Keith A. Maggert earned his B.Sc. in Biochemistry from the University of California Santa Cruz in 1992. He worked for 3 years with Michael Levine at the University of California San Diego, studying the developmental genetics of mesoderm formation in Drosophila, before moving to the Salk Institute and completing his Ph.D. in 2000 studying centromere structure with Gary Karpen. His postdoctoral work investigating the epigenetics of chromosome imprinting was completed in 2004, with Kent Golic at the Univeristy of Utah and the Stowers Institute. In 2004, he was hired as assistant professor of Biology at Texas A&M Univeristy, and moved to the University of Arizona in 2015.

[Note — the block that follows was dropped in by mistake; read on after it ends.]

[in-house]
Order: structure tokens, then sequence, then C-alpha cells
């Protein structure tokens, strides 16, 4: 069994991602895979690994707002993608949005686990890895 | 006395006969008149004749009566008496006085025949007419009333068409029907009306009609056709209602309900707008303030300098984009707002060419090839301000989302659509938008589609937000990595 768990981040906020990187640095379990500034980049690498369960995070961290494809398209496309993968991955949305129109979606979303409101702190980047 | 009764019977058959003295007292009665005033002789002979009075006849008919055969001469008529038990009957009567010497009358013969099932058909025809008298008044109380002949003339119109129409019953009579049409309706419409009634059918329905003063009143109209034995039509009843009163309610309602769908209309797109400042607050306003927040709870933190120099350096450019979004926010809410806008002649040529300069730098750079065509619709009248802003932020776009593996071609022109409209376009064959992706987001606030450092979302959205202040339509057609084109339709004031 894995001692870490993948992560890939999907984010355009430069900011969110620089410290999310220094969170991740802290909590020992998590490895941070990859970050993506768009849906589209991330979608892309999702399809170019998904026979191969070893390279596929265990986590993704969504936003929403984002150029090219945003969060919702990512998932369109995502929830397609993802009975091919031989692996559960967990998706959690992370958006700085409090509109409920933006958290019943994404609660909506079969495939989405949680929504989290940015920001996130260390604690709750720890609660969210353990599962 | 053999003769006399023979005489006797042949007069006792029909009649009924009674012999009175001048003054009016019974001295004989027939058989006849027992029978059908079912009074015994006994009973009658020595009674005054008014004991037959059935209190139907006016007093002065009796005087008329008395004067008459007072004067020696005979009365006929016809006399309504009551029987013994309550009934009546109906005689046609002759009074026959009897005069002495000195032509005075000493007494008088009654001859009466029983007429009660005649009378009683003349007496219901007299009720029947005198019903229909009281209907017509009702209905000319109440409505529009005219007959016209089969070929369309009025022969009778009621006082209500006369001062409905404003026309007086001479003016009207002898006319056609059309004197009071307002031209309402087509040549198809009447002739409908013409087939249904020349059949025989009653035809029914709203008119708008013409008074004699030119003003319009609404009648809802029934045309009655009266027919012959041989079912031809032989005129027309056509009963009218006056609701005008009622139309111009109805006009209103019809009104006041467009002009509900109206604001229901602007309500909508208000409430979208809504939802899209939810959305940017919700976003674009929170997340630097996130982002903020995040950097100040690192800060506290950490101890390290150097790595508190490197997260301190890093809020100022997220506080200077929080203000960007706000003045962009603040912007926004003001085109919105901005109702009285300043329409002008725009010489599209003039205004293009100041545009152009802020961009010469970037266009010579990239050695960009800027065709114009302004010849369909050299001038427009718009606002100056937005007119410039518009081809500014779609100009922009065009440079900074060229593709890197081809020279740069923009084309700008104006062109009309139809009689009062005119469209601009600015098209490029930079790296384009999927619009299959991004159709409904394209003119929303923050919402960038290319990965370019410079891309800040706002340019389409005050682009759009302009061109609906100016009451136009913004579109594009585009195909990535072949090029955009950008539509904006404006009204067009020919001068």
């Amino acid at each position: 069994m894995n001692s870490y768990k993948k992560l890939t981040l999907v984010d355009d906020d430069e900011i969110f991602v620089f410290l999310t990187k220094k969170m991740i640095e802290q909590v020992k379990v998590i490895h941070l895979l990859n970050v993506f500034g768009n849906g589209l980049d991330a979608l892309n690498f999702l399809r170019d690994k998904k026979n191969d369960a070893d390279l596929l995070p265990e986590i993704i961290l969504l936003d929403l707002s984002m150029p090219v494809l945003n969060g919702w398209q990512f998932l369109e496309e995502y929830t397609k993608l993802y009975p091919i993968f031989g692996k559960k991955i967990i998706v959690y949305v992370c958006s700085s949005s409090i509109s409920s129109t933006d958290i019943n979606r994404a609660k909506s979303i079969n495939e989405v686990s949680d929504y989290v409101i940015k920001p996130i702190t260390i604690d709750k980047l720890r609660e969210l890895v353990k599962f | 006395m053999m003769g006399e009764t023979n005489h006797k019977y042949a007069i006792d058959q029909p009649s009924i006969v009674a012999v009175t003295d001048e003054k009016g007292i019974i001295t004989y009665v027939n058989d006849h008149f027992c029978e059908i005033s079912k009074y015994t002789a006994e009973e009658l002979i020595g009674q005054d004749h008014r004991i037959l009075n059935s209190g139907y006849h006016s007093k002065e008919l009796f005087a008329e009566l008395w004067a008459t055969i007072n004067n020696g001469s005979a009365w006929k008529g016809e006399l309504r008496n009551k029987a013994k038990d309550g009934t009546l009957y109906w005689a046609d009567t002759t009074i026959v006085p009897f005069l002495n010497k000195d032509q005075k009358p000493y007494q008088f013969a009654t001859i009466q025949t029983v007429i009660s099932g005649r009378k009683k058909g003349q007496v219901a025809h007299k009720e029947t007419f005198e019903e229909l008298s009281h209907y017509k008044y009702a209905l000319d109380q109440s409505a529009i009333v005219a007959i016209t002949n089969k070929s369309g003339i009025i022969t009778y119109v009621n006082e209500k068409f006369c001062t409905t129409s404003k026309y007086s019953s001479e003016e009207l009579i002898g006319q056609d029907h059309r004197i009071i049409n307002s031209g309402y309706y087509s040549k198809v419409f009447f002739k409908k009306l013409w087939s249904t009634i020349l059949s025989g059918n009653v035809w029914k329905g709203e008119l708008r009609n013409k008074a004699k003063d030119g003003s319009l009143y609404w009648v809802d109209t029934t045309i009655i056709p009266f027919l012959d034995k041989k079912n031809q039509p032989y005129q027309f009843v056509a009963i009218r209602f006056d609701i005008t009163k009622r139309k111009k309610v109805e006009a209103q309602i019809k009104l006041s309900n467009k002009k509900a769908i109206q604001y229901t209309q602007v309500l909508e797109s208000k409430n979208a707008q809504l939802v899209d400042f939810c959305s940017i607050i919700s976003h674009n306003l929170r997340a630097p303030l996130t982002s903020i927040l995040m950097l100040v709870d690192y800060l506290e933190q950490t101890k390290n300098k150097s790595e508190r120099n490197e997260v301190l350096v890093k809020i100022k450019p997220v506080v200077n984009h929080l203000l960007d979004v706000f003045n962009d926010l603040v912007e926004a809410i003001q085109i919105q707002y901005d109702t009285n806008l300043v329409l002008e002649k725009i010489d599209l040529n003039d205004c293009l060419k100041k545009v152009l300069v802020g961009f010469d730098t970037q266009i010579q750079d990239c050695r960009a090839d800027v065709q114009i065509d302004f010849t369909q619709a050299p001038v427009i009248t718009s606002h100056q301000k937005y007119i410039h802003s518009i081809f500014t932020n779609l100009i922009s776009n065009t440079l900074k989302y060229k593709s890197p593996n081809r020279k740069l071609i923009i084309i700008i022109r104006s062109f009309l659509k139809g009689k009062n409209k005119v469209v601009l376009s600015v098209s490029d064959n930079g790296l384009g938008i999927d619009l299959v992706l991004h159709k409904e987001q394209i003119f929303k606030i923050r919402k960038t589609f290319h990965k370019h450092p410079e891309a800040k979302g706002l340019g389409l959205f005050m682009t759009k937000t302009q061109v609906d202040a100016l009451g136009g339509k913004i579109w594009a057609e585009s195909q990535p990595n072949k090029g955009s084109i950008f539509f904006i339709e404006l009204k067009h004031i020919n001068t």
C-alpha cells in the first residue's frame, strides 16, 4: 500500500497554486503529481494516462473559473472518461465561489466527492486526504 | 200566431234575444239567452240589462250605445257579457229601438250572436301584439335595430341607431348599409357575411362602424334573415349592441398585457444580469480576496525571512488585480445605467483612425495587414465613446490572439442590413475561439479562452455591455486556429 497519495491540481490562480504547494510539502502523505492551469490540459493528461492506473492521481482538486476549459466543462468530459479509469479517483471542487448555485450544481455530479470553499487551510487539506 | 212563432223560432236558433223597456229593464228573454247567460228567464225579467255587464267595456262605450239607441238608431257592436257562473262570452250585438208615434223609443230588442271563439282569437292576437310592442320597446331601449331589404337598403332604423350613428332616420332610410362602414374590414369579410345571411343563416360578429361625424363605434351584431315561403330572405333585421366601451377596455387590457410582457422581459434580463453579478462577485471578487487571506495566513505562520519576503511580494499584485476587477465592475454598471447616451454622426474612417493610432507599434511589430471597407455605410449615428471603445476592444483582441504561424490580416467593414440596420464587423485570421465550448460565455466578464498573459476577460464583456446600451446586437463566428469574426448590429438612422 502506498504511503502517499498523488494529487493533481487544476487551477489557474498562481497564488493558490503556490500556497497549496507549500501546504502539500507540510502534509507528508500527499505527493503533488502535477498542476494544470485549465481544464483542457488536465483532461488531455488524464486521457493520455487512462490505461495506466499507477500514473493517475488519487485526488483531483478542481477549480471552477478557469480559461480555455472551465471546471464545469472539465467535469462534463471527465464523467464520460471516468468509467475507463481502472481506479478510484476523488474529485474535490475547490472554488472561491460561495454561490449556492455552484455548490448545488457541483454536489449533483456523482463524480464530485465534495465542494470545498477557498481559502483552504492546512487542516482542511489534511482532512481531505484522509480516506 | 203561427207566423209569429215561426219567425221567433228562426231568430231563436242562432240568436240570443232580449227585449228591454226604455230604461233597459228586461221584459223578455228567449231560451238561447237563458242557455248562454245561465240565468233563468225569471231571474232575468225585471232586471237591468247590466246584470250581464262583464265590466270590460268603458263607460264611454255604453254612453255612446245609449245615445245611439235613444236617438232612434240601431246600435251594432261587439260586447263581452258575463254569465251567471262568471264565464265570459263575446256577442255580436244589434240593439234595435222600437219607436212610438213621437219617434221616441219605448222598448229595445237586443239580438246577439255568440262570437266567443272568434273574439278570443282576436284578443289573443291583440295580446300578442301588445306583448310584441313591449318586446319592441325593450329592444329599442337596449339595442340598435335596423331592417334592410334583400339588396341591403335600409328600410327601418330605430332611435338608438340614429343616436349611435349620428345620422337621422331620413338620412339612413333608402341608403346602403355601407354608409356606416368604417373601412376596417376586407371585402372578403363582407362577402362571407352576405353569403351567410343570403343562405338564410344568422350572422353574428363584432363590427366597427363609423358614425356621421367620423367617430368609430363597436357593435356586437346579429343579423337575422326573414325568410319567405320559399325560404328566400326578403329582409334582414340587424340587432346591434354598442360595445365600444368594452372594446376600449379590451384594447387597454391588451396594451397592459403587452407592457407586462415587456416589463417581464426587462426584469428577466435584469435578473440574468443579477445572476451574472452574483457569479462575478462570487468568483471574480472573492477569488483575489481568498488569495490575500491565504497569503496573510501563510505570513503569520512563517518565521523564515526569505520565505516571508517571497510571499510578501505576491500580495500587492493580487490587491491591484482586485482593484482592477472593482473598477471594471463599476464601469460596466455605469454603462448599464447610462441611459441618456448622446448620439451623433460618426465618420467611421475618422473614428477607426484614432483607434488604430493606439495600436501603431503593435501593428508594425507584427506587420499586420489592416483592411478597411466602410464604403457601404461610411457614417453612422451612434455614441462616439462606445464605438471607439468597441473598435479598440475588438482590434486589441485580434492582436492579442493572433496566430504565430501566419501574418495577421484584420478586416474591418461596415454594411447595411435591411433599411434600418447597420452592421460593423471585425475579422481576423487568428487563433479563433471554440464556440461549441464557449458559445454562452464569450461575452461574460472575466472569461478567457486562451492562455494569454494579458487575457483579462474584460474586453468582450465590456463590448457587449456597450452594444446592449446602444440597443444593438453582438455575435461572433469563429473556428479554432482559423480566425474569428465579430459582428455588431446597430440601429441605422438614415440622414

My laboratory investigates the properties and functions of heterochromatin. We focus on two types of heterochromatin – the constitutive heterochromatin that is necessary for centromere activity and chromosome cohesion, and the facultative heterochromatin that regulates ribosomal gene expression and copy number stability. Defects in either can lead to gene dysregulation, chromosome damage, transposon mobilizations, and genome instability, mutagenic events common in the onset and progression of almost all known cancers. We use molecular-genetic and cytological methods to monitor heterochromatin formation through development and in stress conditions in order to understand when heterochromatin is formed, under what conditions it is defective, and what experimental interventions can assure or restore genome-protective functions.